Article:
The Department of Justice and The Boeing Company have reached a tentative agreement in the investigation by the United States Attorney’s Office for the Eastern District of Virginia concerning Boeing's hiring of former Air Force acquisition official Darleen Druyun in 2002 and the investigation by the United States Attorney’s Office for the Central District of California regarding possession of a competitor's information in connection with launch service contracts with the Air Force under the Evolved Expendable Launch Vehicle Program and with a task order with NASA for 19 missions under its launch services contract.
The tentative agreement between Boeing and the United States Attorneys’ Offices provides that those offices will not seek any criminal charges against Boeing relating to the EELV, NASA and Druyun matters. Boeing has agreed to accept responsibility for the conduct of its employees in these matters, pay a monetary penalty of $50 million, continue its cooperation with federal investigators, and maintain an effective ethics and compliance program, with particular attention to the hiring of former government officials and the handling of competitor information. The United States Attorneys’ Offices may seek to prosecute Boeing for the Druyun matter, or to assess a further penalty of up to $10 million, if during the two-year term of the settlement agreement, an executive management employee of Boeing commits federal crimes as outlined in the tentative agreement, and the company fails to report the misconduct to the Department of Justice.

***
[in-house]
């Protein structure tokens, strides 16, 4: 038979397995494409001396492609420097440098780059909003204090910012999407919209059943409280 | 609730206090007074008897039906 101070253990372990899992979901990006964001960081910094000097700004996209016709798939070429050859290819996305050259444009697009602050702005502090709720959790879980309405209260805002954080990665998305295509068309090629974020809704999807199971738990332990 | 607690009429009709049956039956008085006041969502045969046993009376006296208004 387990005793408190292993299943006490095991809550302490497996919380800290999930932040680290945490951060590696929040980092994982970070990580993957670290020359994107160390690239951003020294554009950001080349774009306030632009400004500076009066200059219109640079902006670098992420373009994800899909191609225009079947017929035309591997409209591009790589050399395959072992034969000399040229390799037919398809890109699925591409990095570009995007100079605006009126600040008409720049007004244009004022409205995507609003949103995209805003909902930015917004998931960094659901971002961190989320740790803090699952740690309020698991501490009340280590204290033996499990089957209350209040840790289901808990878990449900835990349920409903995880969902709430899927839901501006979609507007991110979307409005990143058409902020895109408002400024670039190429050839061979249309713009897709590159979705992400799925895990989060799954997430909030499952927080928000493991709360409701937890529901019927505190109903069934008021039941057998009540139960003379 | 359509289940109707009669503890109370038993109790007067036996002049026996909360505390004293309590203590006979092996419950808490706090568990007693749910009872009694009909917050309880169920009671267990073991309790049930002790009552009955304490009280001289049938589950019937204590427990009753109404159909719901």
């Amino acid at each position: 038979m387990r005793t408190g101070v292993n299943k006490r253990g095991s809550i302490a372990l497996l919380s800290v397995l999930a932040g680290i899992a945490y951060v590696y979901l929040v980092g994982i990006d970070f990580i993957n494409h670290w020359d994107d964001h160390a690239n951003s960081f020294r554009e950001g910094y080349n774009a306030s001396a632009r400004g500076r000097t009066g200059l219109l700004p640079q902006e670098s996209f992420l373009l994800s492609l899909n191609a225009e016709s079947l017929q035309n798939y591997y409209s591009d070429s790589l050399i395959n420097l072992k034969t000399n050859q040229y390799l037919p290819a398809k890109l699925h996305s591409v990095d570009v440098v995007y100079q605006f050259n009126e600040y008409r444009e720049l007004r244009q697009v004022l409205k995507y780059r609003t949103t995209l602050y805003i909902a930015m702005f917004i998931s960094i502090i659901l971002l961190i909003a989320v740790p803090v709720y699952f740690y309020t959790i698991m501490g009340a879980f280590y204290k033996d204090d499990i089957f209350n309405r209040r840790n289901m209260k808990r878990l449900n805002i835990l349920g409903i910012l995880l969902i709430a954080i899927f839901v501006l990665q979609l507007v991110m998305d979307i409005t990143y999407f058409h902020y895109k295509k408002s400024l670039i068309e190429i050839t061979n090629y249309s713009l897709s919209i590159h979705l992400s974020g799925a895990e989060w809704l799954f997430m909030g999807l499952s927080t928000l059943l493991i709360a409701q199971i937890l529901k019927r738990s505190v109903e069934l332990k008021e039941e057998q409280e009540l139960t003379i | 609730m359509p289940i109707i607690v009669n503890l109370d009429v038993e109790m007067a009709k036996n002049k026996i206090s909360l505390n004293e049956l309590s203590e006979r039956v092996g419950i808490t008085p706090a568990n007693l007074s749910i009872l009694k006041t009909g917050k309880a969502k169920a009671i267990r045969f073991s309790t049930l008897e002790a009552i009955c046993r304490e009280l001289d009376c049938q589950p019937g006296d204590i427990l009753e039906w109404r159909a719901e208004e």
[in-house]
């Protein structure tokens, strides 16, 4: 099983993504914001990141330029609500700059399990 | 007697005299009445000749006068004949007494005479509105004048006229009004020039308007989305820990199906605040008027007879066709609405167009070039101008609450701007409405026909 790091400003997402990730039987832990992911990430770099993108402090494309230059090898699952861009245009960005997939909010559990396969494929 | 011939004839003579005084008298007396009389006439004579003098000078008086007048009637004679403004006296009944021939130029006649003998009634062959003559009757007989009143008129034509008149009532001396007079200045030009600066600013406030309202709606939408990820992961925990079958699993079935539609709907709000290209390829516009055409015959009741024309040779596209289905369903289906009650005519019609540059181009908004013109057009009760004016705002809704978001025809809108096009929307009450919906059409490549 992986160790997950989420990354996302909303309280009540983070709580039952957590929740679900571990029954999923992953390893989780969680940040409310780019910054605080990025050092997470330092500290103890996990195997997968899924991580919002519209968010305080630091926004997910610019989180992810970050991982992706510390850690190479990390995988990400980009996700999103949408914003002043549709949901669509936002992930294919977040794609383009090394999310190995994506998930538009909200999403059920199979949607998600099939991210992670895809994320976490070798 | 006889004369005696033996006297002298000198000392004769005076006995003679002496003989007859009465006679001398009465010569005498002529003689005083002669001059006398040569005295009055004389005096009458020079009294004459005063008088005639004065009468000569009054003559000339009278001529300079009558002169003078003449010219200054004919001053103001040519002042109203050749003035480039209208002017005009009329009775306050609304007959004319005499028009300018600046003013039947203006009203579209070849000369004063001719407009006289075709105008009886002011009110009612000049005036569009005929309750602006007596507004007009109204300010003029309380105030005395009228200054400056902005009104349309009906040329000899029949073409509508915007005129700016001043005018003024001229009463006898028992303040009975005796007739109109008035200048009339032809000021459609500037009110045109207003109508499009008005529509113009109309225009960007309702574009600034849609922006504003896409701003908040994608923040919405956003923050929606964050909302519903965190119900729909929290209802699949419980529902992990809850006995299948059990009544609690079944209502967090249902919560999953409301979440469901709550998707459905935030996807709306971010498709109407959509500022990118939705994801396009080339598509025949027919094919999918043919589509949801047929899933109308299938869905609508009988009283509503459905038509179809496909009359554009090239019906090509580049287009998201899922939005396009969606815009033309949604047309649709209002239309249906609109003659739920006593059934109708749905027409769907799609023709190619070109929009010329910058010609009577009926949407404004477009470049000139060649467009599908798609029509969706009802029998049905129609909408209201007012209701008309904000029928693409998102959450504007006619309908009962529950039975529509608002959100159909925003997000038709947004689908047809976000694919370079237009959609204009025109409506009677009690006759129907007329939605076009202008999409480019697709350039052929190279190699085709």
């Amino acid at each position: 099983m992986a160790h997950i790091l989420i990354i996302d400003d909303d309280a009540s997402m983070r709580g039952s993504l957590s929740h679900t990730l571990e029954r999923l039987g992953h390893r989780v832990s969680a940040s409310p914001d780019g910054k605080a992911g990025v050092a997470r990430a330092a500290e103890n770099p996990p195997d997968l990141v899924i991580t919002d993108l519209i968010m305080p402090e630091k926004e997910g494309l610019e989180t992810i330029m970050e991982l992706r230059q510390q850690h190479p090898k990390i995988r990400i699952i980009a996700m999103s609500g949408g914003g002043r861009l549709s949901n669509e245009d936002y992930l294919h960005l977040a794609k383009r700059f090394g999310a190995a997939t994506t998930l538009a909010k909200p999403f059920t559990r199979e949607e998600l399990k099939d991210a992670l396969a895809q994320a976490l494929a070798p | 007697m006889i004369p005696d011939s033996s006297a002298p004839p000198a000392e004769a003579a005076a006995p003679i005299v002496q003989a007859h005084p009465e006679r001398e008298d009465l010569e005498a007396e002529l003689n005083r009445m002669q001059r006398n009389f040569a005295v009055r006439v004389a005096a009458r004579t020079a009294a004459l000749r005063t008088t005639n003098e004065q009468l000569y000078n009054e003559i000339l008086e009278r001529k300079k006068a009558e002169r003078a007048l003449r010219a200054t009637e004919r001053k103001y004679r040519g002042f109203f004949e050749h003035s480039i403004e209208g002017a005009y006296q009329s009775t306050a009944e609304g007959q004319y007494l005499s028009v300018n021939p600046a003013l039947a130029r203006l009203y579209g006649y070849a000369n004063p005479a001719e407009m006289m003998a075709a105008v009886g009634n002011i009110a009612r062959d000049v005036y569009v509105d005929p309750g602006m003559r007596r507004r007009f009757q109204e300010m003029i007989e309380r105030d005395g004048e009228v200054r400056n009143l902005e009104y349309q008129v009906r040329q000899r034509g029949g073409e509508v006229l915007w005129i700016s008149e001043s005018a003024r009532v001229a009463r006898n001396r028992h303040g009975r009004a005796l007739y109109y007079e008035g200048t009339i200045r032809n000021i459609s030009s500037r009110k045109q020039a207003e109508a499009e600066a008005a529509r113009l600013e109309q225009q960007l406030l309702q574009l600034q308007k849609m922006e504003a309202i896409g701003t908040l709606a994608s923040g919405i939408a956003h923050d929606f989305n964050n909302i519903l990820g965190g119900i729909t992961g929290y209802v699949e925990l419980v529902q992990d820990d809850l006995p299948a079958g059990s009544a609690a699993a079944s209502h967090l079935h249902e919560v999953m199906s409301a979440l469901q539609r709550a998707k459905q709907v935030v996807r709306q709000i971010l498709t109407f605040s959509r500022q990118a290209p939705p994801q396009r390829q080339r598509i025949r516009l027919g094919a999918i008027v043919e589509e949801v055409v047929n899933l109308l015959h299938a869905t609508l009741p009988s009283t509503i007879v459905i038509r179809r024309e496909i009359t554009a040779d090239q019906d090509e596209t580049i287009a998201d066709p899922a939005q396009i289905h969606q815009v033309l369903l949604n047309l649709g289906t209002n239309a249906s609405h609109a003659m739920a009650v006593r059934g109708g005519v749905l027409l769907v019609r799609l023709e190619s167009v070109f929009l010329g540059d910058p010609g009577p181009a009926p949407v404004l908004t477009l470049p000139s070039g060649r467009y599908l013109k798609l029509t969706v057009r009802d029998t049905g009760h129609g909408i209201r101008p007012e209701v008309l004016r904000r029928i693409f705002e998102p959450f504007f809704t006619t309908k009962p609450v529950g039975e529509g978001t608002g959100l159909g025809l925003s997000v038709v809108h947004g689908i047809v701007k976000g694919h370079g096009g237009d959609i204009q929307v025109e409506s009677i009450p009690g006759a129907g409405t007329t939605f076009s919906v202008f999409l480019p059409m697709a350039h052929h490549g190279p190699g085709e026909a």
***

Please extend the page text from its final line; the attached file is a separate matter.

Under the proposed agreement, Boeing will pay a total of $615 million. In addition to the $50 million monetary penalty, Boeing will pay $565 million to resolve potential civil claims asserted by the Department’s Civil Division. A written agreement will be drafted and is expected to be signed in the next few weeks.